In vitro studies using genistein have shown that concentrations between 1 and 10 μM are required to inhibit growth of PCa cell lines.46–48 In our study we found a dose dependent decrease in COX-2 mRNA with 1 μM genistein showing a approximately 30% decrease (data not shown) and 10 μM showing a 50% decrease. The decrease with the lower concentration of genistein, however, was not statistically significant suggesting that concentrations >1 μM are needed to see a significant effect on COX-2 gene expression. Based on studies of isoflavone administration to human subjects the highest serum genistein levels achievable by ingesting soy-rich diets appears to be 1–5 μM.49–51 However, studies in mice suggest that the concentration achieved within the prostate after genistein administration is about 10-fold higher than serum genistein levels.52 In patients receiving oral isoflavone supplements the prostate tissue levels of the individual isoflavones were at least 2 to 3-fold higher than their levels in plasma.51 In the current study we investigated the effects of administering moderate amounts of soy isoflavones (Novasoy) to PCa patients in a neo-adjuvant setting for approximately 2 weeks between diagnosis and prostatectomy. Soy administration for this short period of time resulted in serum total isoflavone levels of approximately 0.785 μM. Although these levels were lower than those reported in some human studies cited above49–51 and the sample size was modest, our analysis revealed a statistically significant decrease in COX-2 expression in the isoflavone-treated prostate samples (p < 0.01), probably indicating achievement of higher concentrations within the prostate. In the current study soy administration to patients resulted in an approximately 6-fold increase in prostate tissue levels of total isoflavones and an approximately 4-fold increase in genistein levels when compared with their concentrations in plasma.53 These observations suggest that although the achievable range for serum isoflavones is approximately 1–5 μM, the intraprostatic concentration is much higher approaching levels at which genistein exerts its biological effects on the PG pathway. Additionally, it is also important to note that although our in vitro studies examined the effects of genistein as a single agent, the effects seen in prostatectomy samples might reflect the synergistic and/or cumulative effect of all the isoflavones whose levels were elevated in the patients after Novasoy administration. Importantly, we found a significant negative correlation between prostate COX-2 mRNA and serum isoflavone levels in the isoflavone-treated group, suggesting that modest doses of soy supplements exhibit an anti-inflammatory effect in PCa patients.
As shown in Table I, 5 patients in the placebo group and 1 patient in the isoflavone group exhibited disease recurrence at the end of 3 years of study. Further analyses of the patient characteristics revealed that although the assignment of patients to the placebo or treated groups was double-blinded and randomised, it was unfortunate that all the patients with Gleason scores >7 were in the placebo group offering a plausible explanation for the higher recurrence rate in the placebo-treated patients. Interestingly, however, prostate COX-2 mRNA levels were very high in the 3 of 4 patients in the placebo group who exhibited disease recurrence and 4 of 4 with Gleason scores of 9. This observation is in agreement with the findings of Cohen et al.41 who showed that elevated COX-2 expression was associated with high Gleason score, poor prognosis and high rate of recurrence in PCa patients.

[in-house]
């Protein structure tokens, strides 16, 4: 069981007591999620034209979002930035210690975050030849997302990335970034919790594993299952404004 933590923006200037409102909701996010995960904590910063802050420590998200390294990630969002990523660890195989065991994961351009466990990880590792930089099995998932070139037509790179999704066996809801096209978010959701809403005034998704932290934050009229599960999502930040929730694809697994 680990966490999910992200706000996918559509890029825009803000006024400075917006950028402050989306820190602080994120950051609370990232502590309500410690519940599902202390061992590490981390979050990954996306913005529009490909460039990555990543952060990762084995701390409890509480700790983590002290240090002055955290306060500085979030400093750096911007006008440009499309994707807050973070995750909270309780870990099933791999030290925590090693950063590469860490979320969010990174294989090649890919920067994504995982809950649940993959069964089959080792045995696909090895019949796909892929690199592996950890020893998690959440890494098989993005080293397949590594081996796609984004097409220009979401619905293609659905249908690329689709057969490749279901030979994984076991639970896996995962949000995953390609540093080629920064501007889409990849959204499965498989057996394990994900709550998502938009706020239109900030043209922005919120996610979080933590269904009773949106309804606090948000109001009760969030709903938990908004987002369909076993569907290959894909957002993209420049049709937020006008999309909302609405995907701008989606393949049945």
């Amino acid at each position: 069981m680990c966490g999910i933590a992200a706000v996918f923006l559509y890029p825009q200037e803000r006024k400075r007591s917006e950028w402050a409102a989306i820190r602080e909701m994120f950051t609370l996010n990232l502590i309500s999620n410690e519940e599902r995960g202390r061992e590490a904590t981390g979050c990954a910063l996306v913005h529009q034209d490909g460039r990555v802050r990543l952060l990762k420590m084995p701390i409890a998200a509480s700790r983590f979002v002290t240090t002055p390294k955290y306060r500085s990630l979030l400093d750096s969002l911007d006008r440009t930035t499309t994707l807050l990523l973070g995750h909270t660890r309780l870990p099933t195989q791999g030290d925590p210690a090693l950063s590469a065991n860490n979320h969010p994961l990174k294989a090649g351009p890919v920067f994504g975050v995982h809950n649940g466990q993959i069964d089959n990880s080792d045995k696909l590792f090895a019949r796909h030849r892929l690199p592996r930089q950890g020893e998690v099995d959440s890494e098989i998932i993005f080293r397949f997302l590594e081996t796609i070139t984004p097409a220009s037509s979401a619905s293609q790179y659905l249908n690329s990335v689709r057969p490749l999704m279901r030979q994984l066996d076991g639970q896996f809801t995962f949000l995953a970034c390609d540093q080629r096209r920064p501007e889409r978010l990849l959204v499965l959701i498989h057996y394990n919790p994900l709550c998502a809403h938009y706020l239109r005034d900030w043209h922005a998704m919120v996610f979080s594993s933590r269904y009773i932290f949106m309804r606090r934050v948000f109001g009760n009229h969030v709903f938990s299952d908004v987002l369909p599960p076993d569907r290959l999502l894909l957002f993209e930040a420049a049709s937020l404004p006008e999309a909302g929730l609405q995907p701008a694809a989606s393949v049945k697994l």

Isoflavone administration also resulted in significant increases in the mRNA expression of the cell cycle inhibitor p21 compared with the placebo group. The gene expression levels, however, varied among the individual patients. The observed positive correlation between prostate p21 mRNA and serum isoflavone levels is supportive of an antiproliferative effect of the administered isoflavones. In the placebo group, we generally found an inverse association between COX-2 mRNA and p21 mRNA levels. A similar trend was seen in the soy treated group, where all patients had a suppressed COX-2 and elevated p21 levels compared with the placebo group (See Fig. 6). Interestingly, the patient who had the highest p21 mRNA had undetectable levels of COX-2 mRNA.
The variations in expression of genes such as COX-2 and p21 within the same experimental group (placebo or soy isoflavone group) may arise due to a number of factors such as the differences in the cellular composition of the tissue samples we studied (epithelial versus stromal cells and normal versus malignant epithelial cells) and the presence or absence of inflammatory cells. However, it is important to note that in spite of these and other possible variations, COX-2 expression was consistently and significantly lower in the samples from patients ingesting soy isoflavones, suggesting that soy isoflavones are likely to suppress COX-2 expression in more than 1 cell type within the prostate. The results indicate that ingesting modest amounts of soy can achieve adequate concentrations of genistein and other isoflavones in the prostate to mediate beneficial actions such as suppression of inflammation and proliferation by modulating gene expression within the prostate. Overall, the findings suggest that by decreasing the synthesis and actions of PGs, genistein/soy may exert a beneficial effect to inhibit the development and/or progression of PCa.
This work was supported by NIH grant DK 42482 and AICR grant 06A114 (to D.F.), NIH grant AT00486 (to C.G.) and DAMD grant W81XWH-05-1-0111 (to D.M.P.). J.M. was supported by the Department of Army fellowship PC040120. We thank Dr. Stephen Prescott, University of Utah, for providing the COX-2 promoter-luciferase plasmid, and Dr. Adrian Franke (Cancer Research Centre of Hawaii, Honolulu, HI) for serum isoflavone measurements and analysis of NovaSoy tablets.